8 Car maintenance myths that are actually false


Over the years, most car owners have come to believe some car maintenance myths that are actually false or have become obsolete.

Today NaijaCarNews.com brings you some car maintenance myths that are actually false but are being peddled as facts.

In truth, some of these myths are from past car facts that have now become obsolete and useless due to technological advancement in cars.

Even though there is nothing exactly wrong with some of these car myths, they are still false information being spread about.

On the other hand, some of these car maintenance myths are costing car owners more money than necessary.

Truth is if there were ways to save money or enhance performance of any car, the auto makers would have done the job before releasing their cars to the market.

If you've been duped before and now based on some of these car myths, you might want to read on to find out how to save yourself some money.

Read on to find out 8 car maintenance myths that are actually false:

1. Engine oil should be changed every 3,000 miles

There has been a popular car maintenance myth which suggests that car engine oil should be changed every 3000 miles covered or even more conveniently, every 3-4 months.

This has been discovered not to be entirely true.

Engine oils for cars manufactured in the last one decade or there about can now be changed every 5000 to 7500 miles depending on the car manufacturer. Now, that is a great deviation from the previously believed fact that engine oils should be changed every 3000 miles.


Engine oil now can be changed in a longer inverval for improved quality of both itself and the car's engine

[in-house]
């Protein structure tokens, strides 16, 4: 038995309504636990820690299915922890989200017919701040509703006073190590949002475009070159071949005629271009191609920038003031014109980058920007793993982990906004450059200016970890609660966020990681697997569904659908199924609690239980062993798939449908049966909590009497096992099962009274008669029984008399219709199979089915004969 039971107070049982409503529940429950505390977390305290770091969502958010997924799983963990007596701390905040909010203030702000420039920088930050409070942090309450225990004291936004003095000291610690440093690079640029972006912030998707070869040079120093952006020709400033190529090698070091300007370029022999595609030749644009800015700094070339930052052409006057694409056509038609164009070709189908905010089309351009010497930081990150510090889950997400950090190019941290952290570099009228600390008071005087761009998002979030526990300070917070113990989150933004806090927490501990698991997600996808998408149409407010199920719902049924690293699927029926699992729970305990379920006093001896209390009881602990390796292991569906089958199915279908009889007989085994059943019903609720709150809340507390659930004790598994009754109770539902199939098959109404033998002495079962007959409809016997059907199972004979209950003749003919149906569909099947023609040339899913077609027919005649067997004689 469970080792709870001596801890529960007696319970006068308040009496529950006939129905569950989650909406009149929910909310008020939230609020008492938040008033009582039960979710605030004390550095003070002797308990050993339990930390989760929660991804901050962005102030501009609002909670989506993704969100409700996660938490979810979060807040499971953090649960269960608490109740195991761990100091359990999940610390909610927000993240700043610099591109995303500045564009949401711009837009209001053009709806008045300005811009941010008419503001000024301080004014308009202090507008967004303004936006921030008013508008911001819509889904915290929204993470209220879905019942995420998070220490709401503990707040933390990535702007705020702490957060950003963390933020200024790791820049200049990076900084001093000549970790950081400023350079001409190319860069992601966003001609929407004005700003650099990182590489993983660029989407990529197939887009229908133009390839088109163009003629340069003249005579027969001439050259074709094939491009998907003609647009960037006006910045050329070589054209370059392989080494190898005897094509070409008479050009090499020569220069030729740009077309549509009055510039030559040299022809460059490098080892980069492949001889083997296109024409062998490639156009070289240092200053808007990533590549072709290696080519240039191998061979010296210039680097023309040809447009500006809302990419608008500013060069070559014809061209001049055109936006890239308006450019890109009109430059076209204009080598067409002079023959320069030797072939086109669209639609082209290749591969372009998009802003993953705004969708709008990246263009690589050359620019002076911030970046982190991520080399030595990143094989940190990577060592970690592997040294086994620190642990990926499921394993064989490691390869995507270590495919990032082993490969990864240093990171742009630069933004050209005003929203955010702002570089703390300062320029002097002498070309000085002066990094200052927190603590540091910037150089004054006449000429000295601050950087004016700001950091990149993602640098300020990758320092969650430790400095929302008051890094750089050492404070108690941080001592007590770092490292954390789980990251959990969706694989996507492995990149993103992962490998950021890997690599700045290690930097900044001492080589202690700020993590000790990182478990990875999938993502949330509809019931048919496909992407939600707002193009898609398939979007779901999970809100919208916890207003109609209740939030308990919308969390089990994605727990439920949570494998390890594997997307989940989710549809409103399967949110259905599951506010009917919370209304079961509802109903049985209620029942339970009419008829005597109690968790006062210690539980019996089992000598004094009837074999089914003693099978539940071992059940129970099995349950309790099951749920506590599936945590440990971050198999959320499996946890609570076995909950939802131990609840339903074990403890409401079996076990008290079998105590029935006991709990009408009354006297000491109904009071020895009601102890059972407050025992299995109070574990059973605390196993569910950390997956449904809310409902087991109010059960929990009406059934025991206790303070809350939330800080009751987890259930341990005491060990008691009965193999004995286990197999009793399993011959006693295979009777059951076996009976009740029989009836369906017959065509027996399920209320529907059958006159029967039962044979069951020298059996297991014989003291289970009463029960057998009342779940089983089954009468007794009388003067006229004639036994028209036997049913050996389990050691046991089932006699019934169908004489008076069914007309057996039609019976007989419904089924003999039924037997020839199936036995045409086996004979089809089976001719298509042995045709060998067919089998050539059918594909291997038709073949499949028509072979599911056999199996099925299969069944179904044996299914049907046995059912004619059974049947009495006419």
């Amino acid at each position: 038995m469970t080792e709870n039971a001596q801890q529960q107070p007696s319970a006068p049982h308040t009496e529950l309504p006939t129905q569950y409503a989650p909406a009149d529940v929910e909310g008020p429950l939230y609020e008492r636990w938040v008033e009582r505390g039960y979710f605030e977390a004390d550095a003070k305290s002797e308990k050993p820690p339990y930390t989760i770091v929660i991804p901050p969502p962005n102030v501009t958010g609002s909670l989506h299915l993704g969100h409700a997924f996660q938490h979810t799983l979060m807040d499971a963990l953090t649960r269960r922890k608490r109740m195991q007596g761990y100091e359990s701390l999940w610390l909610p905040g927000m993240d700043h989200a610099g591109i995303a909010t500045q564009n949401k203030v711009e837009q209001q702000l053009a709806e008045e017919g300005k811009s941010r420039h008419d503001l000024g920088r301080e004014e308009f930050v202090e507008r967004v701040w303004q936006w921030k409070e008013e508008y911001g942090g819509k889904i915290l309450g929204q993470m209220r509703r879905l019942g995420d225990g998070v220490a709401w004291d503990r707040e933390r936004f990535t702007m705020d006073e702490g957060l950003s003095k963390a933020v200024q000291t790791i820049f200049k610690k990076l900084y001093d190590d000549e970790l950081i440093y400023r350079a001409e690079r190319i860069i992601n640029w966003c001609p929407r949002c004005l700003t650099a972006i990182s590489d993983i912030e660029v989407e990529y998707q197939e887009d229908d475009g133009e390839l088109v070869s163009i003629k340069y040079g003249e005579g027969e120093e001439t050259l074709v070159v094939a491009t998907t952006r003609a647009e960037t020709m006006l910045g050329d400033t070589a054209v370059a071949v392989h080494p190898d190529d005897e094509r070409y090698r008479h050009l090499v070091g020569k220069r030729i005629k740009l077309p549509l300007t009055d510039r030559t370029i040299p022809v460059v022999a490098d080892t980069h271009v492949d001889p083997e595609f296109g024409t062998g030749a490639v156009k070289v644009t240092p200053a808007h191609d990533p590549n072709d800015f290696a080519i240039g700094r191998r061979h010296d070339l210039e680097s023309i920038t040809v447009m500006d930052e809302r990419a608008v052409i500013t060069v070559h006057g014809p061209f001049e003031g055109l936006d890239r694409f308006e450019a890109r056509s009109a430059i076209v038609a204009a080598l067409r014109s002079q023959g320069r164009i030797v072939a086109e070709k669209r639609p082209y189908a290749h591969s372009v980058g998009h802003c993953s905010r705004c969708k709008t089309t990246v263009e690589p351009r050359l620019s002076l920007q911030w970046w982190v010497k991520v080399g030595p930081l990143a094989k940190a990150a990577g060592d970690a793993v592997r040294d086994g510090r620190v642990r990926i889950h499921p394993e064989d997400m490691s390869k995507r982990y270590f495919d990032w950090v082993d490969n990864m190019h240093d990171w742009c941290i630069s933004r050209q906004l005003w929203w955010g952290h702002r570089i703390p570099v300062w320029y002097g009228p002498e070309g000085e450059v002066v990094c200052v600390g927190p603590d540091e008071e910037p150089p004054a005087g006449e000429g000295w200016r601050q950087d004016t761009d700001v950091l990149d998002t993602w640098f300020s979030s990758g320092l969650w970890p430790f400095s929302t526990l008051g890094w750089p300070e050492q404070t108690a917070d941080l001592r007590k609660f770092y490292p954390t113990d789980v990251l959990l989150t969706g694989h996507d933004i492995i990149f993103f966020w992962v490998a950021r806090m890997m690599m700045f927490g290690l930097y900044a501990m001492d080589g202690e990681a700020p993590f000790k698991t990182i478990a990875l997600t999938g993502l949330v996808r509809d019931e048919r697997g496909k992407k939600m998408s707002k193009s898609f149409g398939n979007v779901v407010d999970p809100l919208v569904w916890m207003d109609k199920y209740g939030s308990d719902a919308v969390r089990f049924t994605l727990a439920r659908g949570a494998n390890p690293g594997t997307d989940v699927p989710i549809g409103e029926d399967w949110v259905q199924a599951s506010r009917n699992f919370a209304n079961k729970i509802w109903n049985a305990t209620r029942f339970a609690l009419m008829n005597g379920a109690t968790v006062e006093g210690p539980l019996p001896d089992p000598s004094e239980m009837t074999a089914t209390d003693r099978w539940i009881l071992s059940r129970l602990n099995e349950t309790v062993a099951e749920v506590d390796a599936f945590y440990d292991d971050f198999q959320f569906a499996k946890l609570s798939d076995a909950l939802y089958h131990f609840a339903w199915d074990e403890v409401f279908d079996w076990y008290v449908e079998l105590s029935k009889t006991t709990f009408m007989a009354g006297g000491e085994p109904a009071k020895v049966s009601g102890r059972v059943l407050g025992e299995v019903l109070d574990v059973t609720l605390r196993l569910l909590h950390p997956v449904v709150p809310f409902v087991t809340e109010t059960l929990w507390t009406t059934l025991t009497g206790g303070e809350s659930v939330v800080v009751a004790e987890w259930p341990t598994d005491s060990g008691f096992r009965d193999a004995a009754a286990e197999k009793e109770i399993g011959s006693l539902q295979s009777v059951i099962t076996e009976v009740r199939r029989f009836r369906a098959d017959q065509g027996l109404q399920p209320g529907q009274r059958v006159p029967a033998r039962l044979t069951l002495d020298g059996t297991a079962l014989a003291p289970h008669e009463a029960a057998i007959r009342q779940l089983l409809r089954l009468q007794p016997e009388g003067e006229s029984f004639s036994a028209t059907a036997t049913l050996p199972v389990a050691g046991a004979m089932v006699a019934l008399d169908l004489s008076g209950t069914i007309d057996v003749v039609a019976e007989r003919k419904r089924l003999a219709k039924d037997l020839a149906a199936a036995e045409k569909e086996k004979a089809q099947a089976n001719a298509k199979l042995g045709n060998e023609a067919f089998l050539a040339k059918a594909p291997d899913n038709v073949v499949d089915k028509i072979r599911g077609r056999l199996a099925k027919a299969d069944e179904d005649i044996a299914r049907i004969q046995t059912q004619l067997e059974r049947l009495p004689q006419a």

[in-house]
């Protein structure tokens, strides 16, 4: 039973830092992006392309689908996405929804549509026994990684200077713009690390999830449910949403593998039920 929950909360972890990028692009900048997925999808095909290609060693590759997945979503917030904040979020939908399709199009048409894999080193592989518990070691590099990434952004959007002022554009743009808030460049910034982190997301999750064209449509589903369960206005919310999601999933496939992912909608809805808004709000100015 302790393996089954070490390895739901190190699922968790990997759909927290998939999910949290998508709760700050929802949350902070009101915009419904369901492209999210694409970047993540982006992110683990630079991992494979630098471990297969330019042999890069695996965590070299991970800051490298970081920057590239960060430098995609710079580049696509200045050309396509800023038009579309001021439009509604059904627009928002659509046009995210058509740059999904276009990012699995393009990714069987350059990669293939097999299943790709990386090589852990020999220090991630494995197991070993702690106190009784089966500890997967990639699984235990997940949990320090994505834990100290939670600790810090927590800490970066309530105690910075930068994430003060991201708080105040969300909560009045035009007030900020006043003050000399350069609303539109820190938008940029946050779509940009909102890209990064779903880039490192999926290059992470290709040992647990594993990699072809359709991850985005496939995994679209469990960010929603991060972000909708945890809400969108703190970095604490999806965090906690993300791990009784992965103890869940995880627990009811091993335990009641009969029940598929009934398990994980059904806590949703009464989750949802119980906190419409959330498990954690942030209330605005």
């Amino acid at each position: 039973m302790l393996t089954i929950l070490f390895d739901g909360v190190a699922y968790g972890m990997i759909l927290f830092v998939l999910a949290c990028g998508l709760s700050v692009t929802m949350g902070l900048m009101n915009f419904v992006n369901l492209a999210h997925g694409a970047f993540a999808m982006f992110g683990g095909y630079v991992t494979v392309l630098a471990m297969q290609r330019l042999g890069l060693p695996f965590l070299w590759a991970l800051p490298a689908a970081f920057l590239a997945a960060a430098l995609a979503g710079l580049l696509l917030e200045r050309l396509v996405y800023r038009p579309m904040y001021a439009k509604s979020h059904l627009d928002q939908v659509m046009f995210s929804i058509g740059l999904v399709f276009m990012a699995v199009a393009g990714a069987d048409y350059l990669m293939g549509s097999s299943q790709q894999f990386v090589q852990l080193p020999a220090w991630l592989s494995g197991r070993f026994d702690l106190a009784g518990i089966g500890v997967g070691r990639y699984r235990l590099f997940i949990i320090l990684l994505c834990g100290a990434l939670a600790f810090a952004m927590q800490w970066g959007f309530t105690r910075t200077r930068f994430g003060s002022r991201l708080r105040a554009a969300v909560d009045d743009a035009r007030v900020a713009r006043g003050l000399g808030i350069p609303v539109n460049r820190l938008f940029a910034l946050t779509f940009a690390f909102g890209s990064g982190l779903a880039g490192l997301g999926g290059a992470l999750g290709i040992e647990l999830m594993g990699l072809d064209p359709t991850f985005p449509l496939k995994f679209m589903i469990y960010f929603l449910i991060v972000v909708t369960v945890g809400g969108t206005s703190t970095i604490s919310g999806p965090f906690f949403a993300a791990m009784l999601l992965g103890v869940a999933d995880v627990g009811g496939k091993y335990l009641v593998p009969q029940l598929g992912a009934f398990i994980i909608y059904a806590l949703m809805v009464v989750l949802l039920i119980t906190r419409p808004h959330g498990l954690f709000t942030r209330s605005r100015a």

The reason for this is that over the years, car engines have gone through some technological advancement to allow for better engine and oil performances.

Also, synthetic engine oil manufacturers have improved chemical compositions of engine oils to allow for better performance and longevity.

So, engine oils should be changed as per recommendations of the owner’s manual. Anything outside of this could actually be a total waste of money.

2. Warm car engines before driving out in the morning

Contrary to this generally accepted car maintenance myth, car engines do not need to get all warmed up before driving off.

Modern car engines warm up faster while you are actually driving than when you are parked.

Also, you need to actually drive your car for your wheel bearing and transmission to get warm in order to operate at full capacity.


So, trying to warm your car engine before driving out especially in cold weathers makes no much difference. By doing that, you will only be wasting fuel that otherwise would have been saved.

For best performance and fuel efficiency, you actually need to drive your car to warm it up faster.

3. All four tires should be replaced at the same time

There is nothing wrong with changing each of your car tires as need be.

Just as changing all four car tires all at once is great, changing each one as at when need be is equally great, as long as they are of the same model, size, and the worn-out condition.


Do your tire rotation every oil change help your tires to last longer

Similarly, you do not need to change your car tire each time you get a puncture. As long as the puncture is within patchable limits, a vulcanizer can always patch it up and it’s as good as new.